Burmese and foreign !uman rig!ts actiists "orry t!at t!e goernment !as slo"ed
or een reersed its progress to"ard democracy.
%n !is ,-., meeting "it! Obama, *!ein Sein made .. commitments to implement
additional democratic reforms and !uman rig!ts protections. But actiists and U.S.
congressional leaders say !is goernment !as deliered on fe" of t!em.
>or e/ample, t!e Burmese president pledged to reac! a cease1fire in predominantly
5!ristian +ac!in state, one of seeral areas of t!is ma(ority1Budd!ist country "!ere
armed et!nic groups !ae long clas!ed "it! t!e military.
Since a cease1fire in t!e state fell apart t!ree years ago, t!e Burmese military !as
burned c!urc!es and destroyed illages, actiists say. *!e !uman rig!ts group
>ortify Rig!ts recently alleged t!at t!e military !as tortured more t!an @- ciilians
t!ere in t!e past t!ree years. *!e goernment !as denied t!e torture allegations.
A mon holds a !egging !owl ne"t to a large
construction site. (Paula Bronstein/for The
Washington Post)
#ommuters head home from wor !$ !us.
(Paula Bronstein/for The Washington Post)
0ean"!ile, t!e country)s political situation !as become complicated by t!e rise of a
moement of e/treme Budd!ist nationalists, "!o are freer to operate in t!e less
repressie enironment.
Nationalist mon$s see$ing to protect t!eir religion from t!e spread of %slam are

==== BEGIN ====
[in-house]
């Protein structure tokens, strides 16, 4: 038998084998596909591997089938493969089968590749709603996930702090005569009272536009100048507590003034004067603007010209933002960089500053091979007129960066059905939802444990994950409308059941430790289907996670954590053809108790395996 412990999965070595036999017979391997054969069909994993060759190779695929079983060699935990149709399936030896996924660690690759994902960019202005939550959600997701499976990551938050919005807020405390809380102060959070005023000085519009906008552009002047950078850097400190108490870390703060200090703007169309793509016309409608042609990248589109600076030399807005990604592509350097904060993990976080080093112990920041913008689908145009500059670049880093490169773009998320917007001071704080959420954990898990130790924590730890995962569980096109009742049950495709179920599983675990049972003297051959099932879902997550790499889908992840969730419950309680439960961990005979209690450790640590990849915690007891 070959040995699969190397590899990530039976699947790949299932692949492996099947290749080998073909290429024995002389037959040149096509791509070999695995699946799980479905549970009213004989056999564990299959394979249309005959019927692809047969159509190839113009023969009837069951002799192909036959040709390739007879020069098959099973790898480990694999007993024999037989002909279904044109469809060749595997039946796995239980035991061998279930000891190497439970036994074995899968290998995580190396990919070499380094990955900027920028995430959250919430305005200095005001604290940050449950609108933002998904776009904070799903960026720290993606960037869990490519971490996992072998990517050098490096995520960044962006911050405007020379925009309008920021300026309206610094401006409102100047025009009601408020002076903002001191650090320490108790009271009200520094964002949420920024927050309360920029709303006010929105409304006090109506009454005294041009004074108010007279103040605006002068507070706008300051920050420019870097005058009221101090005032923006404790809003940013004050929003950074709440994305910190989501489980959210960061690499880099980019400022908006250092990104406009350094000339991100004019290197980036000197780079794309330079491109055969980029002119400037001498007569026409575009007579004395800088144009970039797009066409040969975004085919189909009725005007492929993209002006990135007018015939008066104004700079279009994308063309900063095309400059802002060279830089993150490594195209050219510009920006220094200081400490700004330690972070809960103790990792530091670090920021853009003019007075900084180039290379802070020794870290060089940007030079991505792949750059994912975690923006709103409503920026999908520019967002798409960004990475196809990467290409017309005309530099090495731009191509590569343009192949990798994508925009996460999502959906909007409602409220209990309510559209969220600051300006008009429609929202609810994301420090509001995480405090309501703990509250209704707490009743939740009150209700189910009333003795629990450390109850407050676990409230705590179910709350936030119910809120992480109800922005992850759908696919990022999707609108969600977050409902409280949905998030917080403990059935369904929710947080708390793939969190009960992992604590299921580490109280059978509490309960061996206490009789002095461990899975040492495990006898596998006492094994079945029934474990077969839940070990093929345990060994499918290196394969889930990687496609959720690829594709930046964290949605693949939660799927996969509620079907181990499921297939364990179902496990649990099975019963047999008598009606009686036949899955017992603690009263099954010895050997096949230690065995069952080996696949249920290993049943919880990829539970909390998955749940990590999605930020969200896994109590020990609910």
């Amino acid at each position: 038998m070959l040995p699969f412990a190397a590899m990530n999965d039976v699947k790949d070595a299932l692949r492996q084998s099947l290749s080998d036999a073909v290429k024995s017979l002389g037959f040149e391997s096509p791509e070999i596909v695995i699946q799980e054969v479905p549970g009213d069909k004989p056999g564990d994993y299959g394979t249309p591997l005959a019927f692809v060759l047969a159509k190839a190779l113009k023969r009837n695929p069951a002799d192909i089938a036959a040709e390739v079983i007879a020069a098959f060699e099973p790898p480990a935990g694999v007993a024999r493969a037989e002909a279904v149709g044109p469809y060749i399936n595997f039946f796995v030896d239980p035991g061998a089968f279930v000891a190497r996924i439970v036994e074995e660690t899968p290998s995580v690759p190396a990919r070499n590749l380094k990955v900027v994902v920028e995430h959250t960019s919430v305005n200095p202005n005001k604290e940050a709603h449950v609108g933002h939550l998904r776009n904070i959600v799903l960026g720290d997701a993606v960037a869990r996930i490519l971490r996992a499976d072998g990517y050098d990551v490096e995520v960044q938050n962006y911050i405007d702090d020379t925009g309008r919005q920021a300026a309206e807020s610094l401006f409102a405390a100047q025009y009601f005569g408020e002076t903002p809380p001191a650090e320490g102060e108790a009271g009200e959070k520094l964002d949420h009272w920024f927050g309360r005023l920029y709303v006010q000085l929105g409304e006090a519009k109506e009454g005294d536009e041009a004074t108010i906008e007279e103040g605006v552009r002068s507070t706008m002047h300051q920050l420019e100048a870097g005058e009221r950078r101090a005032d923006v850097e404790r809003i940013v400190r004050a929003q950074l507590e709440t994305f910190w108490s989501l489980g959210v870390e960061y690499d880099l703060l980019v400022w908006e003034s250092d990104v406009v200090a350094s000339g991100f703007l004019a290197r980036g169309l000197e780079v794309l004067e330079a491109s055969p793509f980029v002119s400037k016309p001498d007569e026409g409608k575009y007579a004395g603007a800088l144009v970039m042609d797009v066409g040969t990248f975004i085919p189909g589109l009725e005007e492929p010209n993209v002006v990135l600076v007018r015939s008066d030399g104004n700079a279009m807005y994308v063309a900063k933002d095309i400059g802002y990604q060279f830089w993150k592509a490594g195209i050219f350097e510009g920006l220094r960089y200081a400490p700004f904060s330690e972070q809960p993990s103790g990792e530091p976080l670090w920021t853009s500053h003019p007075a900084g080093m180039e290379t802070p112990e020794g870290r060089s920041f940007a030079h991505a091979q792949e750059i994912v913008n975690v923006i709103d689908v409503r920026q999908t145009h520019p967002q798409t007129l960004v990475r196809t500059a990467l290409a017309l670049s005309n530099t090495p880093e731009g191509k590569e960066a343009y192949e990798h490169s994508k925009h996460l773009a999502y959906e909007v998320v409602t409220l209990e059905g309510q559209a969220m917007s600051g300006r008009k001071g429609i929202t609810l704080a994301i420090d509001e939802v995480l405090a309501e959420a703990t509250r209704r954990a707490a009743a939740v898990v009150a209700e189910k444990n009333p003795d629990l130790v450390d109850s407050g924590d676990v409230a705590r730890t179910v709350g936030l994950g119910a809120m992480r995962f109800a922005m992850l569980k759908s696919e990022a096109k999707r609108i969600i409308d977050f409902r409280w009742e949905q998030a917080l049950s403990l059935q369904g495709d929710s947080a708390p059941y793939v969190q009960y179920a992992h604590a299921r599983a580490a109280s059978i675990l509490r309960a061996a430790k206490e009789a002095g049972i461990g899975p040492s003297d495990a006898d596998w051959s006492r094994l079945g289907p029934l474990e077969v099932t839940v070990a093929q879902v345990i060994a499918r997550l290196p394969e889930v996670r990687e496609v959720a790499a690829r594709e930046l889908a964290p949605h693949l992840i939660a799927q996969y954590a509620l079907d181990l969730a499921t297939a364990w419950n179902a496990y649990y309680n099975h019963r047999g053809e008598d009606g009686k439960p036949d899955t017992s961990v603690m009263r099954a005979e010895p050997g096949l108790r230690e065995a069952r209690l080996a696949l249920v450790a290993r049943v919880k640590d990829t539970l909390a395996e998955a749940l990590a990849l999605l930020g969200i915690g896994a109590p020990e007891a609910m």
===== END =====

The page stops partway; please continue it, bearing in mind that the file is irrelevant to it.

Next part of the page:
pus!ing for la"s t!at "ould bloc$ interfait! marriage and ma$e it more difficult for
people to conert. *!e mon$s bac$ed by a petition signed by t!ousands of
citiBens "ant non1Budd!ist men to conert before marrying Budd!ist "omen or
face .- years in prison. *!e la"s are being drafted in parliament "it! t!e support of
t!e goernment, according to ;e 6tut.
*!en t!ere is t!e matter of t!e Ro!ingya, a long1persecuted 0uslim minority "!o
are not considered citiBens alt!oug! many !ae lied in t!e country for
generations. %n ,-.,, t!ousands of Ro!ingya "ere displaced after t!eir illages
"ere torc!ed by Budd!ists angry t!at 0uslim men !ad allegedly raped a Budd!ist
lie in
oercro"ded camps. 6ealt!
conditions "orsened recently after t!e goernment suspended :octors #it!out
Borders and ot!er aid groups follo"ing t"o more rounds of iolence, alt!oug!
some !umanitarian "or$ers !ae begun returning.
;e 6tut said t!at long1running peace tal$s continue "it! et!nic militias, including
t!ose in +ac!in state, and t!at t!e goernment is trying to ease tensions bet"een
Ro!ingya 0uslims and Budd!ists.
6e said #as!ington s!ould s!o" more appreciation for Burma)s reforms, "!ic!
include opening up t!e goernment1dominated economy and allo"ing priate
ne"spapers to operate.
%ohing$a girls &um& drining water at the 'ar
Paing cam& outside (ittwe. (Paula Bronstein/for